By Ben Agande

As a founding member of the Peoples Democratic Party, what exactly was the arrangement in terms of zoning of the office of the president in terms of rotating between the north and the south?
This issue of rotation between the north and the south came about as a result of what you will call an arrangement of necessity which came as a result of the marginalization cry by many Nigerians when we were doing what turned out to be the 1999 constitution. The hue and cry the in the country was that of marginalization arising mainly from the June 12 election in 1993. When we came for the 1994 constituent assembly, everybody was struggling and fighting to have relevance. I personally elected to back full rotation of the presidency to all the geo-political zones and at that time we were canvassing for eight zones. Finally it was agreed on six zones. We canvassed rotation amongst these zones because for many minorities in the North and the South, if there is no rotation, they can never be remembered. If you talk about the North, it is only the majority tribes that would be considered.

The same thing with the South. So this issue of rotation which was eventually adopted as a gentleman agreement which we called zoning rather than rotation, there was no formula that was adopted. There was only an arrangement of zoning which gave the party an opportunity to zone the positions each time elections were coming.

In 1999, we zoned the presidency to the South and specifically to the South West and this was because of the June 12 election. The South West was complaining about the cancellation of the election, marginalization of their people and we needed to solve the problem. That was how President Olusegun Obasanjo came on board.

Thereafter, one just believes that each time there is an election the party must meet and agree on a zone. I think that zoning should always be an issue of dealing with what people consider at that moment as problems of the country. That was  why the South West got its slot in 1999 and the North got the slot in 2007 because the North was saying it is now time for us to have the presidency in the North and of course they got it. That was why President Yar’Adua
was able to be there.

With the turn of events especially with the death of Umaru Yar’Adua, do you think that the issues that made zoning imperative in 1999 are still tenable for the next elections in 2011?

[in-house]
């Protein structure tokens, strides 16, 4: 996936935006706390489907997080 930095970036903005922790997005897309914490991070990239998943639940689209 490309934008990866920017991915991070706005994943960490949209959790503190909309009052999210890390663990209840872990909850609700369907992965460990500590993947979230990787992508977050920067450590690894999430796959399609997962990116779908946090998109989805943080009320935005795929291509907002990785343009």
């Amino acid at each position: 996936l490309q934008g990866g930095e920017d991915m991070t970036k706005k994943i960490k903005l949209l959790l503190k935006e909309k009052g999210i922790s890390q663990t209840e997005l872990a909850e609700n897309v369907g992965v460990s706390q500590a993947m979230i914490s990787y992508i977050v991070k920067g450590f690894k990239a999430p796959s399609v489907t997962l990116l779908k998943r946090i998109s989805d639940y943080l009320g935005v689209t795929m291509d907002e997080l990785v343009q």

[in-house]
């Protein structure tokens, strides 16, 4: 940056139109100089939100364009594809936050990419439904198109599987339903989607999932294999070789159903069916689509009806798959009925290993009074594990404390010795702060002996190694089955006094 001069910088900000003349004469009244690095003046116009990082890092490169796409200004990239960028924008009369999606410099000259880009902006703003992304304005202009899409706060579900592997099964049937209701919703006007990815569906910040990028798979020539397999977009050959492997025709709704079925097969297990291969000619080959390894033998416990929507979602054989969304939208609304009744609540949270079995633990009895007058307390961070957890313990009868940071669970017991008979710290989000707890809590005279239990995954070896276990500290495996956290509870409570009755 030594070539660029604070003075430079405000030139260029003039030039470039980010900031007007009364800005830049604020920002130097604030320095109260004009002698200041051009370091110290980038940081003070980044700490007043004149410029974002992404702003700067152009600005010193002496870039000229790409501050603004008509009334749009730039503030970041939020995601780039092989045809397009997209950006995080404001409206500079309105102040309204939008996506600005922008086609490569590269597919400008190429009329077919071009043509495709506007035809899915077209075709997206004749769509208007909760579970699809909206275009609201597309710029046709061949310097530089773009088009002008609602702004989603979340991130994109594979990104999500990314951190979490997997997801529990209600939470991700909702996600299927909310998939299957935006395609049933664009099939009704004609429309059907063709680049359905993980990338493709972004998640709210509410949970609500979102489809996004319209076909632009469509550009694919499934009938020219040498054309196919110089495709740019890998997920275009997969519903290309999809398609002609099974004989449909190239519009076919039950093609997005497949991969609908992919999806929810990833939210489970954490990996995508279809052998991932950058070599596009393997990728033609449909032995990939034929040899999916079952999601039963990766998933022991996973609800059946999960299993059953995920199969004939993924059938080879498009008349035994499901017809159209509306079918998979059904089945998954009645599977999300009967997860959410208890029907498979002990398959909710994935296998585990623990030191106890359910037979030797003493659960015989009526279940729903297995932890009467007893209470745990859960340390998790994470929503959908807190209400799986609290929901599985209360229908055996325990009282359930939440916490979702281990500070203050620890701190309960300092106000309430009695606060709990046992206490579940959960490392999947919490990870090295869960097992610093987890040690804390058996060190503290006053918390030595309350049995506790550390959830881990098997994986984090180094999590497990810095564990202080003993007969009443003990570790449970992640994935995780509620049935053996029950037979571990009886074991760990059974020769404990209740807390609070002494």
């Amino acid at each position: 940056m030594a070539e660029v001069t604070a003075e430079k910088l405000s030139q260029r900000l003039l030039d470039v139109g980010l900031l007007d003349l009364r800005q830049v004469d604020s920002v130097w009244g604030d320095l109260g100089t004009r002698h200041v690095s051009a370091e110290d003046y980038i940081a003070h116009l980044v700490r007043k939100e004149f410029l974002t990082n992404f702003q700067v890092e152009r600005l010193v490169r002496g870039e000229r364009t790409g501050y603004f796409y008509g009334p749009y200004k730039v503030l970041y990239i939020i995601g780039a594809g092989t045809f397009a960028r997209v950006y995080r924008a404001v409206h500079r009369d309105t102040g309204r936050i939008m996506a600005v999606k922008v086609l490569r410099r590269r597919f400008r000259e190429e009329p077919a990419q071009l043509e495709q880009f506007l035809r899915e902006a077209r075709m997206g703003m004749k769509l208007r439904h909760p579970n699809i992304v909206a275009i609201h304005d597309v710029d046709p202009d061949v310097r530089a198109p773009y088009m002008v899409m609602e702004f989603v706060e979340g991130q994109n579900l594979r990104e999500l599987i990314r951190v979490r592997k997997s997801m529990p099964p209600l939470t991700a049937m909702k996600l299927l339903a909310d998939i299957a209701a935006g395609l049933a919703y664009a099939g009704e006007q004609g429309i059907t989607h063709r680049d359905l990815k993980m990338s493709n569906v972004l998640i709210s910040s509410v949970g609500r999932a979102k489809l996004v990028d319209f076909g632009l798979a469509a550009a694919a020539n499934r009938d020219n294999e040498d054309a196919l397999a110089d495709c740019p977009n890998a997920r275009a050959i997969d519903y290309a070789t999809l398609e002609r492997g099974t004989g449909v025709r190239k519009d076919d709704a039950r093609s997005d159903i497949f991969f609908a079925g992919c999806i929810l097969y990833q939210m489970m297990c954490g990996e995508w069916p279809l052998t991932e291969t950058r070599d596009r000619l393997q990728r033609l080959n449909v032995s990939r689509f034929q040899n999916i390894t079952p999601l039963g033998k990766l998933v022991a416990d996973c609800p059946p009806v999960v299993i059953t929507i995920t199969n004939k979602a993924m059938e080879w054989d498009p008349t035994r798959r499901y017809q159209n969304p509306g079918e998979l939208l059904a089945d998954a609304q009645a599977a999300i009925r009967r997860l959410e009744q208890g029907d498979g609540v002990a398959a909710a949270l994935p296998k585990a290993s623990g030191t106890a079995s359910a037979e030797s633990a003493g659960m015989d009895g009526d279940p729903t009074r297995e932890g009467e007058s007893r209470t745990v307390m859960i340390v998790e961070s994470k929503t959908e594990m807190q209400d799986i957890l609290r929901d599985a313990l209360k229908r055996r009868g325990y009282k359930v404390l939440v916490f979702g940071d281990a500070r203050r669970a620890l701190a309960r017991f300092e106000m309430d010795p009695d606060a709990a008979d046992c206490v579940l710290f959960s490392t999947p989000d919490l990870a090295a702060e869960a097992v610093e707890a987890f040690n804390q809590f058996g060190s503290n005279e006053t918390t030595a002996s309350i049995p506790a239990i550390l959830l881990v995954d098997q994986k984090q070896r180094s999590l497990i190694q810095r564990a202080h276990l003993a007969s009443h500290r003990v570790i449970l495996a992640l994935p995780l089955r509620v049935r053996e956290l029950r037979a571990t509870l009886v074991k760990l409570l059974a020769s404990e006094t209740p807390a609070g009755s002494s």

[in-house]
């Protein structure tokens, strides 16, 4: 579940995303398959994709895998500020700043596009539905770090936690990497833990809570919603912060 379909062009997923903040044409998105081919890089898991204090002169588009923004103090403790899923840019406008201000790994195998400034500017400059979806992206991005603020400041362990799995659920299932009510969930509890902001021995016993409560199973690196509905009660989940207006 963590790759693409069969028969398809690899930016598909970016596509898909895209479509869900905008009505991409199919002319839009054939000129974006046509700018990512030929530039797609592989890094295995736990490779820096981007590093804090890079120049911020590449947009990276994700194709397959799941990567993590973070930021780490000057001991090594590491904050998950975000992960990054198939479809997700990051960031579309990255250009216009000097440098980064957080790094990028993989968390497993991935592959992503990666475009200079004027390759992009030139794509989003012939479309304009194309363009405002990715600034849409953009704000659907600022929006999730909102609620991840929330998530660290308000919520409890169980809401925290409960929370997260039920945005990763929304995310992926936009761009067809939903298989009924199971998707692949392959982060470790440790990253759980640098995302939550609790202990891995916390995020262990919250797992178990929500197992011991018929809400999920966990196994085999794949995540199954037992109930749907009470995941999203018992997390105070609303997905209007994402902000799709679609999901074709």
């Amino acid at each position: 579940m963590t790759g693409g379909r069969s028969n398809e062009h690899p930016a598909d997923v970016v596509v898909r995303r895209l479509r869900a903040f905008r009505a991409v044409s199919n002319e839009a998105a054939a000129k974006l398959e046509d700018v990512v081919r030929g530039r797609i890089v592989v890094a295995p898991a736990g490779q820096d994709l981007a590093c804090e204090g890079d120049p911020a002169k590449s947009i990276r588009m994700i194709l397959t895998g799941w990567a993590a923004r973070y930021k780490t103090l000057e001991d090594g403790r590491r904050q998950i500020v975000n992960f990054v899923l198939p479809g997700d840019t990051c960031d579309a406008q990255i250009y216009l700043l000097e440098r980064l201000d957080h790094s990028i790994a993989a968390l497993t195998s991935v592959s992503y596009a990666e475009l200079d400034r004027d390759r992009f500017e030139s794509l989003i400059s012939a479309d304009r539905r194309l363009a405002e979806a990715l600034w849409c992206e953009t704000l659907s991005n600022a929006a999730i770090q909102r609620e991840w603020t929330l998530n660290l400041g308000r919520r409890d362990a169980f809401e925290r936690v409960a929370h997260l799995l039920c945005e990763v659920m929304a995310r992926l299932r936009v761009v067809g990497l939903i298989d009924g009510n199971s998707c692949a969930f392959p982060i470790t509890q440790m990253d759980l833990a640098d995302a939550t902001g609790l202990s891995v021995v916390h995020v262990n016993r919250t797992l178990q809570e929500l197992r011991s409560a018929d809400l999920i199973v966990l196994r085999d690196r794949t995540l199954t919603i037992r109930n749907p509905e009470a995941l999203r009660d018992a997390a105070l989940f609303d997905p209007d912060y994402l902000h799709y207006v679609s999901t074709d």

If the party wants to pursue its gentleman’s agreement of having zoning for each election, then it is proper for the party to sit down and consider it. But it is not only man that can zone. God also zones. And if God has zoned, you will see that it is very difficult for man to say I don’t like the way God has zoned this matter. I think we need to consider that. But zoning is an issue that we must sit down and look at it. People should not just say I know this was the formula, this was what was done. It is debatable.

At any given time there would be enough people who will tell you that what you are4 saying is not correct.

There have been agitations that in view of the zoning arrangement in place, President Goodluck Jonathan should not contest in the next election. As an elder statesman, what will you say about that?
Any comment on that matter should be looked at from the view point of somebody’s fundamental human right. You cannot tell somebody not to contest an election because he has the right guarantee by the constitution. I am not for barring any body from contesting an election.

Do you think that the North is justified in insisting that it should produce the next presidential candidate for the 2011 election?
Every section of the country would want to have their man there for as many times as possible. If they want to have a shot at the presidency in 2007, that is their right. But I do not think it is a matter of saying since I want to contest, you should not contest. That is not proper.

I think people should be given the freedom to be able to choose what is good for them. And in this case, I do not think anybody should try to bar Dr. Goodluck Jonathan from contesting in the 2011 elections.


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